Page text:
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By Sarah Mauet


seanfurrier

Sean Furrier. Photo by Michelin America Small Tires.

Arizona native and tire dealer Sean Furrier, a 1987 University of Arizona graduate, took his McGuire Center skills and blended them with a steady dose of rubber dust over the past three decades to help grow his family business into a premier national retailer in both the tire and specialty off-road markets. He jokes that being near the bottom of a family with seven boys and one girl kindled a competitive fire that drove him right back into the family business. Today Jack Furrier Tire & Auto Care and its sister company, Desert Rat Off Road Truck Centers, do business at 22 locations in Arizona and New Mexico.

Furrier’s daily routine covers a wide spectrum of business operations. You are as likely to catch him picking up an Internet phone call and selling a set of tires (he claims this is his favorite activity) as working on the financial plan or writing one of the dozens of radio spots he has produced with Jack over the years. If you listen carefully you might just catch one of his many voices, like Joey the troubled tire dealer or the dancing chicken that does market research – the fun never ends at the house of Furrier, he says.

On the more serious side, Furrier’s leadership has been recognized over the years by his industry which elected him to the national advisory board at TIA (Tire Industry Association) as well as providing more than a decade of service on Michelin’s national dealer council. However, like many of the Furriers in the business, he cares most about local matters, and you see these efforts in community outreach. Over the years, Furrier has played instrumental roles in citywide events, such as honoring first responders on Heroes Day (Oct. 2, 2014), providing thousands of soccer balls to Southern Arizona’s youth players, and providing thousands of bicycle helmets during the years they helped the City of Tucson Parks and Recreation Department with Jack Furrier’s Children’s Tour For Tucson.

“Tucson is full of people who want to give back to the community,” he said. “It makes it a very special place to live and our staff looks forward to participating in these important annual events.”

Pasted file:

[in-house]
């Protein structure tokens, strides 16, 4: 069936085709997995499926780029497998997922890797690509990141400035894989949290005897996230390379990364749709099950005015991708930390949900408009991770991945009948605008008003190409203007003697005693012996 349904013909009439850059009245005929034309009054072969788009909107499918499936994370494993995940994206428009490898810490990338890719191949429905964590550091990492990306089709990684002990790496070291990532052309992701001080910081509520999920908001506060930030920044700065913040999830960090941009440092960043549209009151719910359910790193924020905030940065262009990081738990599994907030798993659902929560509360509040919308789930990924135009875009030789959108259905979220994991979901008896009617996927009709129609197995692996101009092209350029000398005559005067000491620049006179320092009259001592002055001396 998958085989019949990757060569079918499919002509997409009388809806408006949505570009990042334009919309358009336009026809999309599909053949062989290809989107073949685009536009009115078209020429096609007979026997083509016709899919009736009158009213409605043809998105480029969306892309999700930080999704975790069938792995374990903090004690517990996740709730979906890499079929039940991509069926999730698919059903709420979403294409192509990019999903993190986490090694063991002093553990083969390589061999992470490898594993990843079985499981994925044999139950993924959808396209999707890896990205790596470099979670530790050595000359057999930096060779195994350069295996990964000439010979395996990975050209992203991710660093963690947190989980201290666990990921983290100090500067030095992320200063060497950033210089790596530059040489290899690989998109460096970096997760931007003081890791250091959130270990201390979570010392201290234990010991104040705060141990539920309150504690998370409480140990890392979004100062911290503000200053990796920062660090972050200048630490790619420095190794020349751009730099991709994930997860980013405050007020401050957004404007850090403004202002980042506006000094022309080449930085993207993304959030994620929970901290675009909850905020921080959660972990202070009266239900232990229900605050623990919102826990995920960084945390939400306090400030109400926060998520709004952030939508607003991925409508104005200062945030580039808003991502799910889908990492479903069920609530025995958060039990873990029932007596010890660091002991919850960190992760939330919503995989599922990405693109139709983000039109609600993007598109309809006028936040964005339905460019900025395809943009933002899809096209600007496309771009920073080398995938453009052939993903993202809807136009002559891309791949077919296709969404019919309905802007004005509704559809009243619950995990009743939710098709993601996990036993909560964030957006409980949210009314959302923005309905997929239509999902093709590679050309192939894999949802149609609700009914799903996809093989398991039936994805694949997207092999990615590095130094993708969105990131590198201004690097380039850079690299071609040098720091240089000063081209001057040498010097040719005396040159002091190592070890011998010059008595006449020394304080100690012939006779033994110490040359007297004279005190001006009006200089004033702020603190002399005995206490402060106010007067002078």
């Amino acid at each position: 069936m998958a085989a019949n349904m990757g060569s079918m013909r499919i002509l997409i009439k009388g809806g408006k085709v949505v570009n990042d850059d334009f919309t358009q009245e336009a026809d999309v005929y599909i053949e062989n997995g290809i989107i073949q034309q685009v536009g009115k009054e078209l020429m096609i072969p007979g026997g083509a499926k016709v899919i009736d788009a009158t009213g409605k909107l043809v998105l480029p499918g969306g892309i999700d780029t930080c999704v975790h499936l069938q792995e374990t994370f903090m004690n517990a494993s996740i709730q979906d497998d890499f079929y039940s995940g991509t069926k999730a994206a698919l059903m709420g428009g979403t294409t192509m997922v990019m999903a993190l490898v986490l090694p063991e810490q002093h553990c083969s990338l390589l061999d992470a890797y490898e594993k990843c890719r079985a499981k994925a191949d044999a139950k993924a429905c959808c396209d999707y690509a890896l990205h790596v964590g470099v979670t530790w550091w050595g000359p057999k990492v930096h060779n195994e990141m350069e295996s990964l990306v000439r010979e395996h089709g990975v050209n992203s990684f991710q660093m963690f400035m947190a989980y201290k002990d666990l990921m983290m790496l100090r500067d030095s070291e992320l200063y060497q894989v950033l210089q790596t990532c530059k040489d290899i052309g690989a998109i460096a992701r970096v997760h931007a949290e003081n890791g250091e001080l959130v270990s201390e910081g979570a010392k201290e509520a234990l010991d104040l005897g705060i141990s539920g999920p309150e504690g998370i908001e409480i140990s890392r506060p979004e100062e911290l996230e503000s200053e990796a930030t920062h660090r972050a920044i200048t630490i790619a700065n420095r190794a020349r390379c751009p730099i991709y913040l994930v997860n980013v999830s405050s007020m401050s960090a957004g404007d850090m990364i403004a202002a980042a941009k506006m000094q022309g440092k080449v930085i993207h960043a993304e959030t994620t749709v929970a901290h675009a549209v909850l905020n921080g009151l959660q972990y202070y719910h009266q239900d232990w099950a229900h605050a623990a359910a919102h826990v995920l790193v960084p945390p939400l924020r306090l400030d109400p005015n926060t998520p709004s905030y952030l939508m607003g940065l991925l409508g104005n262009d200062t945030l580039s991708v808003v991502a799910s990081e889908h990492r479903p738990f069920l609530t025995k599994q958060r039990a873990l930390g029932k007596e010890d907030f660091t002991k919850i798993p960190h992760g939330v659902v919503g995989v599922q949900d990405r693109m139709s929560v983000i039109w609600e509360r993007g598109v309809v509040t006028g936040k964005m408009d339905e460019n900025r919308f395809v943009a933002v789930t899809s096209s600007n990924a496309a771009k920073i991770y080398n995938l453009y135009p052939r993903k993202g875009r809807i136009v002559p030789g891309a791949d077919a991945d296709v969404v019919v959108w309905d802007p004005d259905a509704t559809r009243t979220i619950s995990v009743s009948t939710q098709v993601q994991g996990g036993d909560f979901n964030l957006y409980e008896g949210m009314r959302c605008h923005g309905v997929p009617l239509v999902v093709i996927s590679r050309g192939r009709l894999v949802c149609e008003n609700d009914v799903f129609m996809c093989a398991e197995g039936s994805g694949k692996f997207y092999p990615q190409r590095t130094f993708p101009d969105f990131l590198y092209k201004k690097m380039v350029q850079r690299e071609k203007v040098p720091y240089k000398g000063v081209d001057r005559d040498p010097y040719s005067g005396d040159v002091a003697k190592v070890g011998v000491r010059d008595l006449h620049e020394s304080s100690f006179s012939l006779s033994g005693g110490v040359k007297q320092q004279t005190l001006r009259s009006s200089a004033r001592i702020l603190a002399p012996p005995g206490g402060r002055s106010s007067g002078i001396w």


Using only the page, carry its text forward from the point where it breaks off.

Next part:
Helping drivers get where they want to go is more than a tire and auto repair philosophy; it mixes personalized customer service with community service to make for good business. In an industry that is known primarily for price driven competition, Furrier is standing out and having a little fun along the way.

“Everyone here is working hard and they have made sacrifices to keep things going,” he said. “The best example I can give is that during the ‘Great Recession,’ our staff got creative and used their resourcefulness to manage expenses in ways that prevented a single layoff or closing a single store. This is a testimony to their dedication and skill. We recently opened two new stores and we are optimistic that Arizona is moving back on the path towards a prosperous and healthy economy.”

Furrier credits the team effort made throughout the company as a testimony to their continued success and to the family that made it happen – all 200 of them.

5 questions for Sean Furrier

Marketing / Eller Entrepreneurship Program, 1987

  1. What do you consider your biggest entrepreneurial success?
  2. Survival. Making it to another year is success, the recent business cycle coupled with advancing rates of change create greater challenges and greater reward for those who adapt and find a way forward.
  3. What has been the most surprising thing about being an entrepreneur?
  4. Getting paid last can be more surprising in some years than others. That’s when it is important to remember that profitability does not guarantee cash flow and that owners are investors.
  5. What was the most important lesson you learned in the entrepreneurship program?
  6. You need to be able to write efficiently and succinctly if you hope to have someone read it.

30 years ago, Management Professor Bob Tyndall made this point by not accepting a case study response taking more than two pages. Anything more was a failing grade and a failure to communicate to an executive audience. Today it appears an even more difficult task to get someone to read an email.

  1. What impact has completing the entrepreneurship program had on your life/career?
  2. At the beginning, I think it engendered a higher level of confidence after being exposed to curriculum uncommon and unavailable to most undergraduates. Over the years, the familiarity with these topics and tools created advantages in navigating through the wide range of challenges you face as a business owner.
  3. What piece of advice would you give to aspiring future entrepreneurs?
  4. Since the McGuire graduates acquire a great base of business skills, I would offer a more personal kind of advice. Consider that in business, you will likely spend more time with your employees, teammates, and business partners than you will spend with your family, so choose wisely. If you can do this, you will celebrate wins with people you can’t imagine working without, which is winning twice.

The McGuire Center for Entrepreneurship is celebrating its 30th anniversary with a project to profile 30 University of Arizona Entrepreneurship Program graduates. If you would like to be part of the 30th anniversary 5 Questions series, please contact McGuireMedia@eller.arizona.edu.

Top image of Jack Furrier’s Speedway and Craycroft location, prepped and ready for Heroes Day. Photo by Jack Furrier Tire & Auto Center.